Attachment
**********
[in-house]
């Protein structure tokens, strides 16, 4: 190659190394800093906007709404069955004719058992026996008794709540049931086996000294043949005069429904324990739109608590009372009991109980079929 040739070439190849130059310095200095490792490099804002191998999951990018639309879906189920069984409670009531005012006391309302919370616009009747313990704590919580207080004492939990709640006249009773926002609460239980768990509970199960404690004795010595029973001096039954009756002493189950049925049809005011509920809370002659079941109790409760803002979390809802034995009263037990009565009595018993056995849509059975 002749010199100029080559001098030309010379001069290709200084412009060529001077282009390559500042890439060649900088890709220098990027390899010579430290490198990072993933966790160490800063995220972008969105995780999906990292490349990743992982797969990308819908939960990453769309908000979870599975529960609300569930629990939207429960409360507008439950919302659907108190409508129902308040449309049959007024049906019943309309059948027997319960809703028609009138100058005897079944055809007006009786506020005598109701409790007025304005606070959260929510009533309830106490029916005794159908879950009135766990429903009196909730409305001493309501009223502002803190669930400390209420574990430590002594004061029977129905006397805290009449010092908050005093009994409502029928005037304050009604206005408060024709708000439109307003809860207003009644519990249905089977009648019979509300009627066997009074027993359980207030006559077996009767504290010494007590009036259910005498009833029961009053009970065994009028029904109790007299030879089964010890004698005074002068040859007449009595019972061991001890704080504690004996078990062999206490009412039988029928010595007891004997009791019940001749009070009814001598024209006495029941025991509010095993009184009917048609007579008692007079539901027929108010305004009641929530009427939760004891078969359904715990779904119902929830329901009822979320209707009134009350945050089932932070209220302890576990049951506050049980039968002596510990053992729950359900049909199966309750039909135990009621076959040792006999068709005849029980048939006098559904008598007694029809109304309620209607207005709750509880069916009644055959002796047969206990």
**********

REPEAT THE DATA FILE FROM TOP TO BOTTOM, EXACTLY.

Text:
[in-house]
């Protein structure tokens, strides 16, 4: 190659190394800093906007709404069955004719058992026996008794709540049931086996000294043949005069429904324990739109608590009372009991109980079929 040739070439190849130059310095200095490792490099804002191998999951990018639309879906189920069984409670009531005012006391309302919370616009009747313990704590919580207080004492939990709640006249009773926002609460239980768990509970199960404690004795010595029973001096039954009756002493189950049925049809005011509920809370002659079941109790409760803002979390809802034995009263037990009565009595018993056995849509059975 002749010199100029080559001098030309010379001069290709200084412009060529001077282009390559500042890439060649900088890709220098990027390899010579430290490198990072993933966790160490800063995220972008969105995780999906990292490349990743992982797969990308819908939960990453769309908000979870599975529960609300569930629990939207429960409360507008439950919302659907108190409508129902308040449309049959007024049906019943309309059948027997319960809703028609009138100058005897079944055809007006009786506020005598109701409790007025304005606070959260929510009533309830106490029916005794159908879950009135766990429903009196909730409305001493309501009223502002803190669930400390209420574990430590002594004061029977129905006397805290009449010092908050005093009994409502029928005037304050009604206005408060024709708000439109307003809860207003009644519990249905089977009648019979509300009627066997009074027993359980207030006559077996009767504290010494007590009036259910005498009833029961009053009970065994009028029904109790007299030879089964010890004698005074002068040859007449009595019972061991001890704080504690004996078990062999206490009412039988029928010595007891004997009791019940001749009070009814001598024209006495029941025991509010095993009184009917048609007579008692007079539901027929108010305004009641929530009427939760004891078969359904715990779904119902929830329901009822979320209707009134009350945050089932932070209220302890576990049951506050049980039968002596510990053992729950359900049909199966309750039909135990009621076959040792006999068709005849029980048939006098559904008598007694029809109304309620209607207005709750509880069916009644055959002796047969206990």